products and economic prosperity boomed, along with population.
There was a desire to revert to a belief in a nostalgic past
that had never really existed, as a national myth began to
form of the ideal American family with Dad the breadwinner
and Mom the homemaker taking care of their children.
Yet, Americans found themselves in a complex world where
the myth of American innocence was harder to maintain.
As May argued," the effects of
unprecedented numbers of women in the labor force during the
war years were not as far reaching as they appeared on the
surface, and ironically, when the war ended, the nation had
turned to a reaffirmation of family values and female subordination."7
William Tuttle also remarks in Daddy's
Gone to War that the lack of equal opportunities for women
after the war was concealed by an emphasis on "femininity,
piety, and family togetherness."8
The shadow of war didn't end with
victory in 1945 for America's homefront children, either,
as they struggled throughout next five decades to balance
the truths they learned during war against the realities of
a changing world. Tuttle found that years later many children
carried with them both memories of patriotism at being a part
of the war effort coupled with fears of attacks on themselves
or their families.9
However, he also notes that many of
the fears of youth in crisis latchkey
kids, juvenile delinquency that developed during wartime
were exaggerated in reality. They took on a new sense of urgency,
however, as they were fueled on both by the nature of wartime
and the new availability of media, such as the "March
of Times" films, to promote such concerns.10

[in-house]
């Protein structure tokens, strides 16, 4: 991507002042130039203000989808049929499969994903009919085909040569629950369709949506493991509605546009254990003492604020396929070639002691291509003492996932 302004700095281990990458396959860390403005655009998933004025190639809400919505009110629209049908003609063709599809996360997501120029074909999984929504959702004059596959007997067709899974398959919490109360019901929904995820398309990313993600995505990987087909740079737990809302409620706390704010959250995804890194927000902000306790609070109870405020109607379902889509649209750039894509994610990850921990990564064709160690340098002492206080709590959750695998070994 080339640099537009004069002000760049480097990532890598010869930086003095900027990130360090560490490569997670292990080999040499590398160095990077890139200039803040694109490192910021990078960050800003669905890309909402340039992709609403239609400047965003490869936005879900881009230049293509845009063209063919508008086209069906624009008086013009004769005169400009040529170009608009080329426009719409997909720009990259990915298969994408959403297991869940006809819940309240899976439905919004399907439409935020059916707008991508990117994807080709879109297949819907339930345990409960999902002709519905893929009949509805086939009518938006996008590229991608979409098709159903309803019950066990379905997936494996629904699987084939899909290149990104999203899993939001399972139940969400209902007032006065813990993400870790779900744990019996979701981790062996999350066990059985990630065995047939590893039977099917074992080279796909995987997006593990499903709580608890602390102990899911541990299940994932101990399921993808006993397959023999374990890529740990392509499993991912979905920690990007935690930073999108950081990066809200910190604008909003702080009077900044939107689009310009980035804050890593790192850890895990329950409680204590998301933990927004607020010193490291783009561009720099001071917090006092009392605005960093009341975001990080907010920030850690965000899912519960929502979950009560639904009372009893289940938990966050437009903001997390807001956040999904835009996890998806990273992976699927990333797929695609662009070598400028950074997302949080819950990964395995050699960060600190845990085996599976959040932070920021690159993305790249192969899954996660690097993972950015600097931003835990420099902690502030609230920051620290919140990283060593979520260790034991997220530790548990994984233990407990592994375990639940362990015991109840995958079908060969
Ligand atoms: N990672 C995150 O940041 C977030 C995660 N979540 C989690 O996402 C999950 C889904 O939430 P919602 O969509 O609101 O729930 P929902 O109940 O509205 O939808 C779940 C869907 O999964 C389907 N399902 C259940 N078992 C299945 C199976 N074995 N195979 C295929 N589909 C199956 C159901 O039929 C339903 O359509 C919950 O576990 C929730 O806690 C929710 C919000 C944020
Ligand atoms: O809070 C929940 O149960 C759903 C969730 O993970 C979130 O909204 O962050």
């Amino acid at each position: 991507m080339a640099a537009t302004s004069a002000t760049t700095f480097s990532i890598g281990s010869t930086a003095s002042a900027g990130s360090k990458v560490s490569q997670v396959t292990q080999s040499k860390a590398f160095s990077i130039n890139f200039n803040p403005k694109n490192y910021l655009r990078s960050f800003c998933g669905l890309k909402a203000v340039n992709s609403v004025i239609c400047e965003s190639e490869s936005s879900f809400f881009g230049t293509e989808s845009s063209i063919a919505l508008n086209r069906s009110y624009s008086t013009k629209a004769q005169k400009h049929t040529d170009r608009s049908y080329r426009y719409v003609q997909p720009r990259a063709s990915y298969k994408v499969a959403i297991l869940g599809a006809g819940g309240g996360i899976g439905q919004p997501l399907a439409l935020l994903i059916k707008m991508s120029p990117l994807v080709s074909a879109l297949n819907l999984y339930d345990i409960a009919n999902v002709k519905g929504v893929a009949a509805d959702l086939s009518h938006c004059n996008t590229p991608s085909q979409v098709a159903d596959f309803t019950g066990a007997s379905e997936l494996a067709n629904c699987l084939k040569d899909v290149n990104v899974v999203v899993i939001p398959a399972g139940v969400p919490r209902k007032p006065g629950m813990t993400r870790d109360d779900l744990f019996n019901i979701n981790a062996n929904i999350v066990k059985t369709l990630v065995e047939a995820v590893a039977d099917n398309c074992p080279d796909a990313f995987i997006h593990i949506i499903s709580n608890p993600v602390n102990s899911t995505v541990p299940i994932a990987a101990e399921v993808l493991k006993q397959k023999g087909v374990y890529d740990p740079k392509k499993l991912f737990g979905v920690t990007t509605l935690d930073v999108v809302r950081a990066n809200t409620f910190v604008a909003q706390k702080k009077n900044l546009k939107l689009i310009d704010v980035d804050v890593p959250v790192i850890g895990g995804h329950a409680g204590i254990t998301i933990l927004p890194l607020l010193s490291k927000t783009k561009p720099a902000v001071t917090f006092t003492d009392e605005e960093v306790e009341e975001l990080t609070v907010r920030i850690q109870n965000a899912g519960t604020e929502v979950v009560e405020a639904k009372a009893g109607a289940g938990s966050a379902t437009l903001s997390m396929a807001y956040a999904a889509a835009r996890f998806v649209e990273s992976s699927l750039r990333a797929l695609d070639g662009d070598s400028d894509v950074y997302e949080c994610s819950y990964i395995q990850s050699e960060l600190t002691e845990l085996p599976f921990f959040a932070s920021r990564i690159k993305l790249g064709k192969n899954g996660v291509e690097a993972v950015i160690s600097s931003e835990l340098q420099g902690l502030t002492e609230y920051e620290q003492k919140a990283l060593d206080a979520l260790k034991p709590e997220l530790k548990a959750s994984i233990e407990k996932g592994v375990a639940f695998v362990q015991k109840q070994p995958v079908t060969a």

These changing, unsettling conditions didn't make for an
easy transition to peacetime on the homefront as the family
structure was upset by yet another disruption to the family
For many homefront children, the
promise of families being made whole again was often overshadowed
by negative effects. Post traumatic stress disorder was rarely
if ever mentioned or acknowledged, yet many families suffered
from its aftermath, along with alcoholism and an unexpected
resentment at fathers usurping Mom's attention and trying
to impose discipline.11
Society urged women to leave the workforce and a world
of choices after the war to return home to domestic
life and nuclear family. Despite this encouragement of the
myth of "the feminine mystique," the role of women
continued to evolve slowly after war in conflicting ways.
Many women did stay home and focus on their growing families
and ideal homes in suburbs, and children gained more importance
within the family structure. Yet not all women returned home,
and many found ways to resist prevailing cultural gender constructions
and eventually expand the economic and social freedoms they
had experienced during war.
Despite popular views of postwar America as an idyllic time
for the American family, there were undercurrents of uncertainty
and change that would help lead to the unrest and upheavals
of the 1960s.
FILM NOIR and an UNSETTLED
These feelings of tension, insecurity, and contradiction
found their way into American popular culture. Although mass
media was promoting both a new consumerism and a nostalgic
American identity, a darker side of the American psyche also
began to appear.
These uncertainties manifested themselves in different ways.
One of the most easily-recognizable is the body of 1940s Hollywood
films that French critics came to call film
noir, although few would argue that filmmakers at
the time were consciously setting out to deliberately mirror
the nation's darkness.
In this celluloid world, it was hard to distinguish between
good and evil and there was always an undercurrent of moral
uncertainty and ambivalence. Heroes were less straightforward,
and motives weren't always pure. Even the Christmas classic,
It's a Wonderful Life (1946), spends most of film in a
dark and disturbing fantasy sequence - again reflective of
tensions found beneath bright surface of American life.
Yet, there were certain films that came to be known as classic